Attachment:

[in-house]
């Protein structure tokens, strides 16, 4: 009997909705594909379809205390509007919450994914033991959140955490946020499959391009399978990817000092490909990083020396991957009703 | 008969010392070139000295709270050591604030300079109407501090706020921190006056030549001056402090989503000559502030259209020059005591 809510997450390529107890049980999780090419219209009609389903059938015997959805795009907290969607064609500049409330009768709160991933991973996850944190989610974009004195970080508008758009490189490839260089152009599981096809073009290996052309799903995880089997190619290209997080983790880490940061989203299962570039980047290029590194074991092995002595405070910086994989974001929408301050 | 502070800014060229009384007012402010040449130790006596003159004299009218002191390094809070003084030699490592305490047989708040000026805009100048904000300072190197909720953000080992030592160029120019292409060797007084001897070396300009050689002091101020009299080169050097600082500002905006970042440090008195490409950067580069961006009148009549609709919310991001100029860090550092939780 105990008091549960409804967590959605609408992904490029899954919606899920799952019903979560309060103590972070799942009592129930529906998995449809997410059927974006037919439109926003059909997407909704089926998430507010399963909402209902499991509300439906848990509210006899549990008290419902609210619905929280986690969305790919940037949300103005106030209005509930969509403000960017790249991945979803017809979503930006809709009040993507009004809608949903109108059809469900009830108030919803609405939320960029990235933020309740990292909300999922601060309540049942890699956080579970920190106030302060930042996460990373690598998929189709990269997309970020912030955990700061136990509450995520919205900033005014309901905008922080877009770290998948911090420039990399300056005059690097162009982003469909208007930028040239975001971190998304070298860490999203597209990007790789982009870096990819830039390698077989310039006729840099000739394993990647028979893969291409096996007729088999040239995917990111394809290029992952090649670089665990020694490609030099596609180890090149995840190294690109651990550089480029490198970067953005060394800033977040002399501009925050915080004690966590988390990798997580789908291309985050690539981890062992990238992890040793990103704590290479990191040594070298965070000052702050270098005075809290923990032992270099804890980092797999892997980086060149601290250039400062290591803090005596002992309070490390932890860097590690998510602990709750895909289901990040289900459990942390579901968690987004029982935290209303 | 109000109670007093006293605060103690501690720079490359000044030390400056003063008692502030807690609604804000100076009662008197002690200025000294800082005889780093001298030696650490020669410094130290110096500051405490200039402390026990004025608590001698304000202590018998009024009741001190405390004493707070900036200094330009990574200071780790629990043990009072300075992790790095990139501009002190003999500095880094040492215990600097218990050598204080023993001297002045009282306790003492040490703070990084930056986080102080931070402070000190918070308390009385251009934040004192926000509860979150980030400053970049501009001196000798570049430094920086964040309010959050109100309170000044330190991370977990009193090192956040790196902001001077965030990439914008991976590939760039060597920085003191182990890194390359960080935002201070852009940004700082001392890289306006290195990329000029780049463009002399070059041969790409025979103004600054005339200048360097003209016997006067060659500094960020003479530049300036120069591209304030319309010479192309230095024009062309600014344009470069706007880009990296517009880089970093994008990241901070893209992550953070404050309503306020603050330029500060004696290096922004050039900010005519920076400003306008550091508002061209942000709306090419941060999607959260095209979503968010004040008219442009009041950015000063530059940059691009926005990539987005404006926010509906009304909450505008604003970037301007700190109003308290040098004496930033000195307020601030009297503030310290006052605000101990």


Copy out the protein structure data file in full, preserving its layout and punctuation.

[in-house]
């Protein structure tokens, strides 16, 4: 009997909705594909379809205390509007919450994914033991959140955490946020499959391009399978990817000092490909990083020396991957009703 | 008969010392070139000295709270050591604030300079109407501090706020921190006056030549001056402090989503000559502030259209020059005591 809510997450390529107890049980999780090419219209009609389903059938015997959805795009907290969607064609500049409330009768709160991933991973996850944190989610974009004195970080508008758009490189490839260089152009599981096809073009290996052309799903995880089997190619290209997080983790880490940061989203299962570039980047290029590194074991092995002595405070910086994989974001929408301050 | 502070800014060229009384007012402010040449130790006596003159004299009218002191390094809070003084030699490592305490047989708040000026805009100048904000300072190197909720953000080992030592160029120019292409060797007084001897070396300009050689002091101020009299080169050097600082500002905006970042440090008195490409950067580069961006009148009549609709919310991001100029860090550092939780 105990008091549960409804967590959605609408992904490029899954919606899920799952019903979560309060103590972070799942009592129930529906998995449809997410059927974006037919439109926003059909997407909704089926998430507010399963909402209902499991509300439906848990509210006899549990008290419902609210619905929280986690969305790919940037949300103005106030209005509930969509403000960017790249991945979803017809979503930006809709009040993507009004809608949903109108059809469900009830108030919803609405939320960029990235933020309740990292909300999922601060309540049942890699956080579970920190106030302060930042996460990373690598998929189709990269997309970020912030955990700061136990509450995520919205900033005014309901905008922080877009770290998948911090420039990399300056005059690097162009982003469909208007930028040239975001971190998304070298860490999203597209990007790789982009870096990819830039390698077989310039006729840099000739394993990647028979893969291409096996007729088999040239995917990111394809290029992952090649670089665990020694490609030099596609180890090149995840190294690109651990550089480029490198970067953005060394800033977040002399501009925050915080004690966590988390990798997580789908291309985050690539981890062992990238992890040793990103704590290479990191040594070298965070000052702050270098005075809290923990032992270099804890980092797999892997980086060149601290250039400062290591803090005596002992309070490390932890860097590690998510602990709750895909289901990040289900459990942390579901968690987004029982935290209303 | 109000109670007093006293605060103690501690720079490359000044030390400056003063008692502030807690609604804000100076009662008197002690200025000294800082005889780093001298030696650490020669410094130290110096500051405490200039402390026990004025608590001698304000202590018998009024009741001190405390004493707070900036200094330009990574200071780790629990043990009072300075992790790095990139501009002190003999500095880094040492215990600097218990050598204080023993001297002045009282306790003492040490703070990084930056986080102080931070402070000190918070308390009385251009934040004192926000509860979150980030400053970049501009001196000798570049430094920086964040309010959050109100309170000044330190991370977990009193090192956040790196902001001077965030990439914008991976590939760039060597920085003191182990890194390359960080935002201070852009940004700082001392890289306006290195990329000029780049463009002399070059041969790409025979103004600054005339200048360097003209016997006067060659500094960020003479530049300036120069591209304030319309010479192309230095024009062309600014344009470069706007880009990296517009880089970093994008990241901070893209992550953070404050309503306020603050330029500060004696290096922004050039900010005519920076400003306008550091508002061209942000709306090419941060999607959260095209979503968010004040008219442009009041950015000063530059940059691009926005990539987005404006926010509906009304909450505008604003970037301007700190109003308290040098004496930033000195307020601030009297503030310290006052605000101990």